Among SCA1 patients, only age at presentation and ataxia severity correlated with few QoL domains. Despite SCA1 patients having lowest mean age at presentation in our cohort, we found that age correlated with QoL. This is likely to be due to the severity of SCA1, which shows faster progression compared to 2, 3 and 6.[22]

Among SCA2 patients, we found that disease duration correlated with several QoL domains which mainly defined the PCS. This is probably due to progressive severity of ataxia among SCA2 patients, also evidenced by their high BARS scores. ADL score impacted mainly MCS components, suggesting that functional dependence influences mental aspects of QoL. Disease duration has been previously reported to correlate with greater disease severity, balance problems, and increased functional dependence among SCA2 patients.[23] Depression affected QoL domains among SCA2 in a broad manner in our study. Although depression severity has not been differentially reported to be higher in SCA2, we found a higher proportion among SCA2 compared to SCA1.[19],[24]

Interestingly, despite older age at onset among SCA12 patients, this did not impact QoL domains whereas duration of disease did, suggesting that despite later disease onset, its progressive nature does influence QoL. Age less than 34 years is associated with higher scores in vitality and social functioning domains on SF-36 in a previous study among SCA patients.[25] Depression and ataxia severity emerged as significant predictors of QoL domains amongst SCA12 patients despite relatively low mean scores; Hence, even mild depression and ataxia significantly influence QoL.

In our study, Katz ADL score and ataxia severity dominantly accounted for the variance in QoL amongst SCA12 patients. This suggests that functional independence is a dominant contributor towards better QoL in SCA12. Depression, although consistently noted, had lower impact on PCS or MCS scores. BDI contributed strongly to QoL. Hence, patients' perception of QoL is only partially influenced by disease-related physical impairment, but also other factors such as depression, which therefore, must be carefully sought and treated.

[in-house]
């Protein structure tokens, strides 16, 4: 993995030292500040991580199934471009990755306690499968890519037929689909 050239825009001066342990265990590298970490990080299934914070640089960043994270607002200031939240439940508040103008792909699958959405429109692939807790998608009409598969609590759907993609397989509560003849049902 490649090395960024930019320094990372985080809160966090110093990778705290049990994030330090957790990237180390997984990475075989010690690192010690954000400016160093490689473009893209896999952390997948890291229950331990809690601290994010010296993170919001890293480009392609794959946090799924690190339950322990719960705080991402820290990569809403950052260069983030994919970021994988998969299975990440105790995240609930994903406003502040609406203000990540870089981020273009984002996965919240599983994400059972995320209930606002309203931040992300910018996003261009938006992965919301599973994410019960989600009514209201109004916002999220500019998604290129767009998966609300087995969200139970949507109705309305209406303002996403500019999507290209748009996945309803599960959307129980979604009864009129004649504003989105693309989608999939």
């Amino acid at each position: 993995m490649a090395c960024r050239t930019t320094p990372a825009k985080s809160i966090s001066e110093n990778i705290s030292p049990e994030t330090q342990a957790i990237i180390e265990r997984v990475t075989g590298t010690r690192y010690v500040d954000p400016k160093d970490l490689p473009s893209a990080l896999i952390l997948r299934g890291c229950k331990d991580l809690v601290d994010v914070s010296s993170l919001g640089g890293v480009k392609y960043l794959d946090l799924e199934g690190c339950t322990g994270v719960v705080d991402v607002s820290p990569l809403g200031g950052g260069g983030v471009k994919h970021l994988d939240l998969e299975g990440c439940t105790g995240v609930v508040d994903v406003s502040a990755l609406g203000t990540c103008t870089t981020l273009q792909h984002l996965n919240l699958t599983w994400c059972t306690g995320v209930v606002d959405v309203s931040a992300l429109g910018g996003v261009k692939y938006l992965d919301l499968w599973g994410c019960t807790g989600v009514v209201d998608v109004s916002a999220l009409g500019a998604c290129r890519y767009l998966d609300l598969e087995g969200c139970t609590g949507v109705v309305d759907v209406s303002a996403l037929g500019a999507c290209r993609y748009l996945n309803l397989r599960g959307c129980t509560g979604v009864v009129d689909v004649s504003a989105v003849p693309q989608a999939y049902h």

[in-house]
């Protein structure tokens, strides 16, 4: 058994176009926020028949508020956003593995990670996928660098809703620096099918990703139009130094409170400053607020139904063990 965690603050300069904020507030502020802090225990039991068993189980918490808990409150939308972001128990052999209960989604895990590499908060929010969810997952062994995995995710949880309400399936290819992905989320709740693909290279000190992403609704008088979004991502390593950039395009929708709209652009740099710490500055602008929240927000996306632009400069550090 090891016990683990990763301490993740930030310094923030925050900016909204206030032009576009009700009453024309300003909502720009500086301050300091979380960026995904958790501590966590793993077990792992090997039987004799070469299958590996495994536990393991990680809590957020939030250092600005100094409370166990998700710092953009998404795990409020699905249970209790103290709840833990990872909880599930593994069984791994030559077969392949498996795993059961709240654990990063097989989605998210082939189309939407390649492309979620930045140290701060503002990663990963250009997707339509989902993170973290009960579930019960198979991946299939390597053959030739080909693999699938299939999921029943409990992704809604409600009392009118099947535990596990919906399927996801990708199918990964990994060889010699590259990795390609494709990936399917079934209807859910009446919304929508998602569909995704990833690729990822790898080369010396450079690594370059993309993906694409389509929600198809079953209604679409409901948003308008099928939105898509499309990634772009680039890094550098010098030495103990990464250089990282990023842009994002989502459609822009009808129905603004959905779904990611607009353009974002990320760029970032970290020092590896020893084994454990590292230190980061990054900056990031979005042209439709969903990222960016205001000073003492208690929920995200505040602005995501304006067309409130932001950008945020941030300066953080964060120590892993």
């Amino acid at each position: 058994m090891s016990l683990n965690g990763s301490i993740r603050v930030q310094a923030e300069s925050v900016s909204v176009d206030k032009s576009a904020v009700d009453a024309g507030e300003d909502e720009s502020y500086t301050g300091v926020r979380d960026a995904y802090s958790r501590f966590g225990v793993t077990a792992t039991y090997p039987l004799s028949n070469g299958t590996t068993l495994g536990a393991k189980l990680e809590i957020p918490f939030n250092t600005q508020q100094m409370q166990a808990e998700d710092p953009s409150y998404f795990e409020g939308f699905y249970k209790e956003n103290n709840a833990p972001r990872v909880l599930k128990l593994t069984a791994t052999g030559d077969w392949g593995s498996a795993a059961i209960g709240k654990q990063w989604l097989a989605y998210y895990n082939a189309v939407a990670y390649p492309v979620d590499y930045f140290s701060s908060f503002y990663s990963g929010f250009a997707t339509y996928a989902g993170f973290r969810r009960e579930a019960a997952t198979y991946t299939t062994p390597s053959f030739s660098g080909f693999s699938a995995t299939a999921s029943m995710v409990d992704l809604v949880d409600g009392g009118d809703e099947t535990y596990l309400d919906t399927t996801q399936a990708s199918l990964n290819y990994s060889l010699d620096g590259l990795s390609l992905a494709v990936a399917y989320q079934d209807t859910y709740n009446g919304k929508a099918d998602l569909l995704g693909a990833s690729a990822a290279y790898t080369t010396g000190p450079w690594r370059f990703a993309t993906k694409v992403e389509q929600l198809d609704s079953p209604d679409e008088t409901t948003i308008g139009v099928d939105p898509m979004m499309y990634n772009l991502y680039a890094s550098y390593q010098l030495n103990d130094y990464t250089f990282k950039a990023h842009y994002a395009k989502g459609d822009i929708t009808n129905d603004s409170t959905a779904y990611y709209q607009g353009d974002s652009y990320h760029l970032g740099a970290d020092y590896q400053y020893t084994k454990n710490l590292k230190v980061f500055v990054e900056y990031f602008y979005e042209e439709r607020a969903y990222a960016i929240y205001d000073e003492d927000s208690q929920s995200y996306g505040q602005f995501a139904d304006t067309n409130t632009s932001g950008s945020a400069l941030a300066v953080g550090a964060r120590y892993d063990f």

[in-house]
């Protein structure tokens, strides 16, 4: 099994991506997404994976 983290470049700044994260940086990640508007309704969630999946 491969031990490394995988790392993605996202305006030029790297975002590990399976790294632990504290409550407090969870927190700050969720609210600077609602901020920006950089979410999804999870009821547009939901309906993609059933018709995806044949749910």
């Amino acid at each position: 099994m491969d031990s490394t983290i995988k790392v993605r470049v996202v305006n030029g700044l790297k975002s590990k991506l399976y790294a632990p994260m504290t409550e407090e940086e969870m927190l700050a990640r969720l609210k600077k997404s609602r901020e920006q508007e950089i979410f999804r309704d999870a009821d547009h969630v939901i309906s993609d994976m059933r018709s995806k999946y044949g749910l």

There are a few longitudinal and cross-sectional studies among SCA patients which have observed that they perceive poor health as a result of depression, pain and functional impairment, and visual abnormalities.[8],[20],[25],[26],[27],[28],[29] In a large European multicentric study of 526 SCA patients that used Euro-Quality of 5 Dimensions (EQ-5D) to assess QoL, no difference in rating was found between SCA1, 2, 3 and 6 except more frequent pain among SCA3 patients.[27] Unlike the above and other studies, we have employed SF-36 as a tool to measure QoL. SF-36 has been used in one other study amongst SCA patients. In a cross-sectional Spanish study which used the SF-36 in 80 patients with SCA, SF-36 scores correlated with both disease duration and disease severity.[25] In a study from India, among 41 SCA patients of types 1, 2 and 3, mean global score for WHO-QOL (0-100 scale) was 50.3 ± 12.8, although this study did not assess determinants of QoL.[30]